In the context of Horava gravity, the most promising known scenarios to recover Lorentz invariance at low energy are the possibilities that (1) the renormalization group flow of the system leads to emergent infrared Lorentz invariance, and (2) that supersymmetry protects infrared Lorentz invariance. A third scenario proposes that a classically Lorentz invariant matter sector with controlled quantum corrections may simply co-exist with Horava gravity under certain conditions. However, for non-projectable Horava gravity in 3+1 dimensions it is known that, in the absence of additional structures, this mechanism is spoiled by unexpected power-law divergences. We confirm this same result in the projectable version of the theory by employing the recently found gauge-fixing term that renders the shift and graviton propagators regular. We show that the problem persists for all dimensions $D\geq 3$, and that the degree of fine tuning in squared sound speeds between a U(1) gauge field and a scalar field increases with $D$. In particular, this difference in the zero external momentum limit is proportional to $\Lambda^{D-1}$ for $D\geq 3$, where $\Lambda$ is the ultraviolet momentum cutoff for loop integrals, while the power-law divergences are absent for $D=1$ and $D=2$. These results suggest that not only the gravity sector but also the matter sector should exhibit a transition to Lifshitz scaling above some scale, and that there should not be a large separation between the transition scales in the gravity and matter sectors. We close with a discussion of other more promising scenarios, including emergent Lorentz invariance from supersymmetry/strong dynamics, and pointing out challenges where they exist.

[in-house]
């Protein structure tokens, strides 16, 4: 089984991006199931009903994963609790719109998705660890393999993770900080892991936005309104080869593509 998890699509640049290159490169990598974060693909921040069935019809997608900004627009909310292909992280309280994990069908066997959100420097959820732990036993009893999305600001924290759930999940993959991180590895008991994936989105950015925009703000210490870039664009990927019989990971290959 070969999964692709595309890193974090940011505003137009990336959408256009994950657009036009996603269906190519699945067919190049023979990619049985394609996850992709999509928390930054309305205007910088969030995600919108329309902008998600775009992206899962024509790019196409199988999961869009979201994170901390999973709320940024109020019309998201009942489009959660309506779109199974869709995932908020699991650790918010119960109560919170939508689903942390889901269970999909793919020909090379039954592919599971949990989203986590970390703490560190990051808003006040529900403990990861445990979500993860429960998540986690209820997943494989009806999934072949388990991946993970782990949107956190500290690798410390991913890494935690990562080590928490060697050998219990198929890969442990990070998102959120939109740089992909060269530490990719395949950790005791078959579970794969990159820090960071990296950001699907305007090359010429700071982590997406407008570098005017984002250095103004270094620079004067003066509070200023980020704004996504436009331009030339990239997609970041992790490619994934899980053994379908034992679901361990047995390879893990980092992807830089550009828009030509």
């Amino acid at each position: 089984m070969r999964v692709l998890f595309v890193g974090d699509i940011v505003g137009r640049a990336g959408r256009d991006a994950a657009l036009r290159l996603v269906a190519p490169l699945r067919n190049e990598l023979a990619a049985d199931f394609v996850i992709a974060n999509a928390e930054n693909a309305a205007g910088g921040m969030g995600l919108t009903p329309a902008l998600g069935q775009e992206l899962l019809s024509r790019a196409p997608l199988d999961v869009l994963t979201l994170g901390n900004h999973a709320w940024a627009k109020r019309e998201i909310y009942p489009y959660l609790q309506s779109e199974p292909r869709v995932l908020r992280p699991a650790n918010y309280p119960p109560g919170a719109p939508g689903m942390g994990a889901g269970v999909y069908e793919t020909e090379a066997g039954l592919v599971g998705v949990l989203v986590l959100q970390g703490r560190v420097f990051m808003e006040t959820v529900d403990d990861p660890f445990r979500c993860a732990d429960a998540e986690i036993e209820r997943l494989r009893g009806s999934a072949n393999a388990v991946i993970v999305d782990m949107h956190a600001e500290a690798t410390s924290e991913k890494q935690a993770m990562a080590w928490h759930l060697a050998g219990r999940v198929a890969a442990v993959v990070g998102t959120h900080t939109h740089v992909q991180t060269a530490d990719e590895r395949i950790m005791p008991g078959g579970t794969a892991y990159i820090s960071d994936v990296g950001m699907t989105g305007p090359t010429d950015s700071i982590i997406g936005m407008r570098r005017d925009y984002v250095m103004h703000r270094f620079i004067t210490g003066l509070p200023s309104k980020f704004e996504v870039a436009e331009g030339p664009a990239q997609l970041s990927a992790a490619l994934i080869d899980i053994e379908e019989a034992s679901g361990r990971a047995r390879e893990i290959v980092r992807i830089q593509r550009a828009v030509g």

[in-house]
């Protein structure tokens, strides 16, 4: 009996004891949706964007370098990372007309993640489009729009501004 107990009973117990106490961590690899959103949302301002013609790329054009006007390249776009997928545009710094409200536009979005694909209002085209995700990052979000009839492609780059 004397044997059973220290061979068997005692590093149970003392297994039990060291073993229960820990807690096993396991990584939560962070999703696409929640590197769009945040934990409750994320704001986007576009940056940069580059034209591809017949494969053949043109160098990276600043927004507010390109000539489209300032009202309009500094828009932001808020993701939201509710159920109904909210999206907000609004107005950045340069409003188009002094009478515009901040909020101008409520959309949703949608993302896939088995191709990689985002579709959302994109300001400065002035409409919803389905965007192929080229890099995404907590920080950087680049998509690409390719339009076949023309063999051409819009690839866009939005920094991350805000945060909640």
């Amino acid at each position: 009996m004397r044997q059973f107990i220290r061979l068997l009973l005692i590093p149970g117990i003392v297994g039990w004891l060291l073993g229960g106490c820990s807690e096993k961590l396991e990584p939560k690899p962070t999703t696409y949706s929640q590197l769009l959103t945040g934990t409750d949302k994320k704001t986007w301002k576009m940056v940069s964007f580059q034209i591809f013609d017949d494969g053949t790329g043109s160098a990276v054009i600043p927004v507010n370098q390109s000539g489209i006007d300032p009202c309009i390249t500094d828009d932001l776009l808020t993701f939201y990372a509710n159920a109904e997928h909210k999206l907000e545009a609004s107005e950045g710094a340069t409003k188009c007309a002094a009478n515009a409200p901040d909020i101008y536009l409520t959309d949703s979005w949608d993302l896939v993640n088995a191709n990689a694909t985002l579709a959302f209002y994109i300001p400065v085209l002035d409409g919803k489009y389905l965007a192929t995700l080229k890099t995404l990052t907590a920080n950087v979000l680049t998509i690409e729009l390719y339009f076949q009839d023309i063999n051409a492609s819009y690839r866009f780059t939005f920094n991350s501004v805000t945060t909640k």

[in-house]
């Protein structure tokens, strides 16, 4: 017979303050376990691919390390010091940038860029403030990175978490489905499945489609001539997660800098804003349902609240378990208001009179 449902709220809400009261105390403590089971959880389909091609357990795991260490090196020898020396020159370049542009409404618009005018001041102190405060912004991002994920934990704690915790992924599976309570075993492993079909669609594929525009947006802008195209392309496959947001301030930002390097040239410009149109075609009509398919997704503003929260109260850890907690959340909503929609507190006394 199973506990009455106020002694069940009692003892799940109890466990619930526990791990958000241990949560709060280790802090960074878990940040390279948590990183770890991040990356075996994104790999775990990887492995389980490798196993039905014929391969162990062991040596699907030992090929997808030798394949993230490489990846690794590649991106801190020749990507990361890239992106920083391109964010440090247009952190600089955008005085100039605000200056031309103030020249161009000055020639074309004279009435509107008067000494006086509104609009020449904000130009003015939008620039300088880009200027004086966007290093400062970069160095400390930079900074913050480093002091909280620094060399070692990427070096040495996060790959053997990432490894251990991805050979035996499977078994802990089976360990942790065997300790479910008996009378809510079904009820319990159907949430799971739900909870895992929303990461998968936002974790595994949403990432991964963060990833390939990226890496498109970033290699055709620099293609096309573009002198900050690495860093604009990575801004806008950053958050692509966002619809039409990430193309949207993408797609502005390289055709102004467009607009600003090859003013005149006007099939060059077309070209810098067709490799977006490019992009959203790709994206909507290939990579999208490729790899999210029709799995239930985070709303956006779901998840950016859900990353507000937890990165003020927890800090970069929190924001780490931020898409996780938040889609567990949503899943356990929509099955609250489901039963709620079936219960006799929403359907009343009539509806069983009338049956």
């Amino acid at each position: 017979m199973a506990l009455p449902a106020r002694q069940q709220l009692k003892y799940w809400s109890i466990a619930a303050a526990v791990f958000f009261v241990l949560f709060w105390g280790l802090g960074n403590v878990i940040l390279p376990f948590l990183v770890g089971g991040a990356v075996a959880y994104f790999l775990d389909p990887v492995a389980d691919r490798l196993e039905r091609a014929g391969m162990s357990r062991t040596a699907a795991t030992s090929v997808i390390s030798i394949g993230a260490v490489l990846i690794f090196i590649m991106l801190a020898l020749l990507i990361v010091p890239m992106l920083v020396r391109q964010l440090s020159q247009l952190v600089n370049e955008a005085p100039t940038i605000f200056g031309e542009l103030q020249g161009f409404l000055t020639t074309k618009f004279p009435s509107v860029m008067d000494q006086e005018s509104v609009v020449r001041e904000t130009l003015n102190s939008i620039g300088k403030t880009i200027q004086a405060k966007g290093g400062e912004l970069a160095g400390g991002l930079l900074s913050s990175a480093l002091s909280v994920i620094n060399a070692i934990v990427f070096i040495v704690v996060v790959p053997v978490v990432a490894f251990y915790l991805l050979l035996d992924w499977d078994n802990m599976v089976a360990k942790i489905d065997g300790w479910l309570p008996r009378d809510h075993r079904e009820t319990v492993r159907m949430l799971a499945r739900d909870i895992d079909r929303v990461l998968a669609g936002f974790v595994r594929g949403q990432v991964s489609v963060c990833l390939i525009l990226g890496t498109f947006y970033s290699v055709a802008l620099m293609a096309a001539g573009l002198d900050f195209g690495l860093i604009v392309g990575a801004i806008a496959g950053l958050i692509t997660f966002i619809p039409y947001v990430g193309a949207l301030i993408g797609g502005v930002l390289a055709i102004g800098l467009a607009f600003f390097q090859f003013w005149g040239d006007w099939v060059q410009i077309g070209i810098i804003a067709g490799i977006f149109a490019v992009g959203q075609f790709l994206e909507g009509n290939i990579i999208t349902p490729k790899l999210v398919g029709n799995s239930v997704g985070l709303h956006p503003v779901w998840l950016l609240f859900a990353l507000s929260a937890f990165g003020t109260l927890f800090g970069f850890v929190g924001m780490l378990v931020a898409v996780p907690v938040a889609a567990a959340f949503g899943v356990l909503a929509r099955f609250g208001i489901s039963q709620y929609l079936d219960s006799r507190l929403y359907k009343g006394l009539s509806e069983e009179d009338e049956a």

Authors: Nicolas Gisin